It is the phone call that every counsellor dreads to get. Remember that girl you were working with a few years ago? Well she committed suicide. This is what happened to me this week. It was like a punch in the stomach. I was winded. How could that possibly happen to such a beautiful soul who had bravely let me into her life, to confront the demons of her past? Unfortunately, this is a common scenario for remote Aboriginal communities. Having to find a way to pick up the pieces and carry on, with so many unanswered questions and tears for their loved ones. For Aboriginal people, the decision to end the hurt and pain is often made hastily, perhaps after an argument and in the heat of the moment. It happens too quickly. There are no plans made days in advance. So if there is no one around in that split second, the chances of intervention are slim.
Aboriginal communities in Australia lose their young people to suicide at higher rates than every other country in the world, apart from Greenland. So what can we do about this terrible statistic which leaves threatens to continue the legacy of intergerational trauma?
Well, I believe we have to start with the mothers who are pregnant right now. If we can ensure little babies reach their third birthday without experiencing trauma (namely abuse or neglect, which includes witnessing domestic and family violence abuse) then their chances of growing up strong and healthy, physically, emotionally and spiritually are very high. 90% of a child’s brain has developed by then. Every baby has the right to experience a caring, responsive and safe environment or “a social womb”. Unfortunately, for the girl who left us this week, this wasn’t the case. I clearly remember the one hope that she had for her future and her family. To be safe. For babies growing up in unsafe homes, they may not have any tangible memories as older children, but their brain and their body never forget. The brain and body continue to work together in a state of constant alertness to danger, making it impossible for the child to relax, let alone conform to the expectations of society.
The latest neuroscience research supports the proposition that early childhood trauma is a risk factor for mental health issues later in life including self harm and suicide. It is this research that has informed the work we’ve been doing over the last four years, developing trauma prevention tools for use with pregnant women and women with toddlers. This program still remains unfunded.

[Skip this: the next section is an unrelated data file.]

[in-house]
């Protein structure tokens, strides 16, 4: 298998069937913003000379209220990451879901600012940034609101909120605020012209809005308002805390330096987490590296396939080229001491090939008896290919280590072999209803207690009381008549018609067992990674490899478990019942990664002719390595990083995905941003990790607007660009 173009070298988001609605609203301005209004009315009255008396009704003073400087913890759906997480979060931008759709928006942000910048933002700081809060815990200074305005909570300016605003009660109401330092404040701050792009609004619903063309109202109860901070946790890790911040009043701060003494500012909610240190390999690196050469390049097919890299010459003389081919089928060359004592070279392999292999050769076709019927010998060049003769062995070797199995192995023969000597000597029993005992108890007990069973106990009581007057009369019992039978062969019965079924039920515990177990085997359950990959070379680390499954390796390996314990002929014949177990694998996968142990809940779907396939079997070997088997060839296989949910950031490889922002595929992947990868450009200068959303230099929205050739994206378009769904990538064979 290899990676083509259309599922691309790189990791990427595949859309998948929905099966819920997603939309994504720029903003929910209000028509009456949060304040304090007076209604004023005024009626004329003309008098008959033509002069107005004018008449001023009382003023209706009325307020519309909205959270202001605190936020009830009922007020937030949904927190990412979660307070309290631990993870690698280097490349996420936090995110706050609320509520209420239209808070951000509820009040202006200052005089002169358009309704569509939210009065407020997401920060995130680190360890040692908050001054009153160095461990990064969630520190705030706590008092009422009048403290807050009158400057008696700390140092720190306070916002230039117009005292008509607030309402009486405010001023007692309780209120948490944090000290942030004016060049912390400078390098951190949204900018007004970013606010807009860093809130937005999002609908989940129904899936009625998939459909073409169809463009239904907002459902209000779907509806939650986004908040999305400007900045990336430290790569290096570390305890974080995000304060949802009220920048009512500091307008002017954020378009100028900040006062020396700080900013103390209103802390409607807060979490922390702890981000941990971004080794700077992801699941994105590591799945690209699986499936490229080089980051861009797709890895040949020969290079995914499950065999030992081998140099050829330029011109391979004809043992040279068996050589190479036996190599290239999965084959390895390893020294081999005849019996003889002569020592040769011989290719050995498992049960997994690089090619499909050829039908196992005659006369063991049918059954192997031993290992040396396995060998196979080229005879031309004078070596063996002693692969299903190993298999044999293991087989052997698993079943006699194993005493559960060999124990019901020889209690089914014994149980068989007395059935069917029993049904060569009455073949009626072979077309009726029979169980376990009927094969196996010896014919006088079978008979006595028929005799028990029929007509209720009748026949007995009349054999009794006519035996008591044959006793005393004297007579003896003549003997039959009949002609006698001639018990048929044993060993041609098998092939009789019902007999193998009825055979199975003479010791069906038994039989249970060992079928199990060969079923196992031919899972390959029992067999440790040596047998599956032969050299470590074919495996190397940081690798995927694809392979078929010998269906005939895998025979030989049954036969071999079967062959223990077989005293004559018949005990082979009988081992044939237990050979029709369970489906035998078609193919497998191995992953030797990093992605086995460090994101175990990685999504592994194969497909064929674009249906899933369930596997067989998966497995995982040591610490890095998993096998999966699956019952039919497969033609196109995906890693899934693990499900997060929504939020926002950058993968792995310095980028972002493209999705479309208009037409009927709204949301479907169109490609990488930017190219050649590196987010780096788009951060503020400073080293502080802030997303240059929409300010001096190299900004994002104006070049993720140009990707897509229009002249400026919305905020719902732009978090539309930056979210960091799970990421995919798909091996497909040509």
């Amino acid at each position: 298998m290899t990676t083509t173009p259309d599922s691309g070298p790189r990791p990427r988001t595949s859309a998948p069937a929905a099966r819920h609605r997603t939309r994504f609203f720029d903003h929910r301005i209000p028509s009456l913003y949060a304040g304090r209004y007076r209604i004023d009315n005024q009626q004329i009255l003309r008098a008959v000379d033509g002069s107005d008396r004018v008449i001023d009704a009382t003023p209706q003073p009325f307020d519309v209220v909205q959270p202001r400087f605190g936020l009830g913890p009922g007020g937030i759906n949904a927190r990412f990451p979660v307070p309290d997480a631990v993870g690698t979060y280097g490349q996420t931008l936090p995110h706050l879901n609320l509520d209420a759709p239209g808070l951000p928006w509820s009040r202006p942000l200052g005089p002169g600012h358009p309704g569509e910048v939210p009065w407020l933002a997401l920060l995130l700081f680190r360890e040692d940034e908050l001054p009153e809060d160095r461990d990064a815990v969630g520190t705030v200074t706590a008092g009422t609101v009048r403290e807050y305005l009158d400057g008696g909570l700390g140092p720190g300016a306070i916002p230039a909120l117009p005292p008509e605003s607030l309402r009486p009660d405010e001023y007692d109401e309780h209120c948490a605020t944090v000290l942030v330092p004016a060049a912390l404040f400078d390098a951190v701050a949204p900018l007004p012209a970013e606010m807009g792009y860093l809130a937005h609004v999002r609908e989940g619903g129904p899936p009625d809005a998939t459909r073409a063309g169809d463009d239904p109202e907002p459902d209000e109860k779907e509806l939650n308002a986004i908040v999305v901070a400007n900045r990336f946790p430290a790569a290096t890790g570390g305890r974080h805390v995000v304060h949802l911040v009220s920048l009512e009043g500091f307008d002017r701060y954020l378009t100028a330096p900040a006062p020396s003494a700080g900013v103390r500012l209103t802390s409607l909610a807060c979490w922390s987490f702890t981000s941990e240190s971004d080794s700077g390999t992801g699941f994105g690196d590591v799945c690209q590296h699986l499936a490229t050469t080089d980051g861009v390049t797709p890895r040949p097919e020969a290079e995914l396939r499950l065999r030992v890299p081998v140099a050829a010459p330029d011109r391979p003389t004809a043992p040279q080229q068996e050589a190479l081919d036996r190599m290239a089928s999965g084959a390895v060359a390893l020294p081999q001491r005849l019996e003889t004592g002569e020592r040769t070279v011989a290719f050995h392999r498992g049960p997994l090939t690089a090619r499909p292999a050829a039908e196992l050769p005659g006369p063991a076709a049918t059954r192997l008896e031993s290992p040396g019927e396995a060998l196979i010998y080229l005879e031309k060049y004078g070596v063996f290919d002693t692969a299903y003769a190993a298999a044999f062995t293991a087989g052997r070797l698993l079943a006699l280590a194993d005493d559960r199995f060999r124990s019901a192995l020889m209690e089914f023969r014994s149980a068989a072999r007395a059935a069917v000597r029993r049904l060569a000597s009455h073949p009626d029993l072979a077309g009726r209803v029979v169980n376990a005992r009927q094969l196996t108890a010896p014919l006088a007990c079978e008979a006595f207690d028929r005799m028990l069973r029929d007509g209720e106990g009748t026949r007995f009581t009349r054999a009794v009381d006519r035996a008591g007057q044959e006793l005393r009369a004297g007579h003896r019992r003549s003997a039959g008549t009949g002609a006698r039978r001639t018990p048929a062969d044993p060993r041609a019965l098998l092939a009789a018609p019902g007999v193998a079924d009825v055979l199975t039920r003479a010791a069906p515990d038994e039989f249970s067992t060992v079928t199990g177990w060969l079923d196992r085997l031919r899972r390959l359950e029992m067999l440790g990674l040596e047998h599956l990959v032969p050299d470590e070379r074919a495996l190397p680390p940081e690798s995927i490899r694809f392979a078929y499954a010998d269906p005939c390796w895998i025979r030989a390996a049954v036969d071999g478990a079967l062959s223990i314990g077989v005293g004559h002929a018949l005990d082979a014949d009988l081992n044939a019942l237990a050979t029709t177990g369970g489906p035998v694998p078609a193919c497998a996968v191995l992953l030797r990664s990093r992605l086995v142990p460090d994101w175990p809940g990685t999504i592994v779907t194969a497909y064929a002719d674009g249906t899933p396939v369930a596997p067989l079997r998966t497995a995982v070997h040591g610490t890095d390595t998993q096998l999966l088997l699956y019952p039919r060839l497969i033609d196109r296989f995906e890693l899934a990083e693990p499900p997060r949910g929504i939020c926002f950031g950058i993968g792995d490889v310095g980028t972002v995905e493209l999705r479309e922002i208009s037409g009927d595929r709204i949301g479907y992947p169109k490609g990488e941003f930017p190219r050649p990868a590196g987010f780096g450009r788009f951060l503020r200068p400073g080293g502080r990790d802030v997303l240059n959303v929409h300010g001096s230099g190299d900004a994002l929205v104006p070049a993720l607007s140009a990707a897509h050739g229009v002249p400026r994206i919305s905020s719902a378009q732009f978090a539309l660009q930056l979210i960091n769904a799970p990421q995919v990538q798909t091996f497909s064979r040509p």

In the meantime, a community is left grieving, yet again and I am left with feelings of helplessness. Then I am reminded of the work of the Dulwich Centre when a spate of suicides in NE Arnhemland led to a project which documented the strengths and skills of Aboriginal communities in surviving hard times. Some beautiful stories of ways communities support each other and honour their loves ones was documented. It is in the power of community responses that this dreaded problem might once again be addressed. For me, this is where the hope lies. And women play a large role in it.
I decided to send a copy of the document “These Stories Are Like a Healing“ to the community in mourning this week. I hope that it gives them strength to get through the next weeks, months and years ahead. I hope that it reminds them of the incredible strengths, skills and knowledge that they have to respond in times like this. Perhaps they have lost touch with these skills? And a gentle reminder might empower them to find a way forward to prevent such a thing happening again.
I finish by sharing one of the stories that touched me from “These Stories Are Like A Healing”. It helps to alleviate some of the helplessness and sadness I feel when I hear about the loss of an Aboriginal child or young person to suicide.
“Sometimes our loved ones visit us in our dreams. They tell us that they are all right now and they offer us comfort through their words and their touch. We don’t get frightened by this. We know they are caring for us. In this way, they still offer us comfort even though they are no longer here on earth.
Sometimes, if they regret things that they did, or how they died, they may even come back in a dream to apologise to their mother or father about what took place. These dreams can be very comforting. We also feel their presence during our waking hours. We feel them when we least expect it. Certain smells or sounds evoke them. Our loved ones remain with us. They walk with us in life.”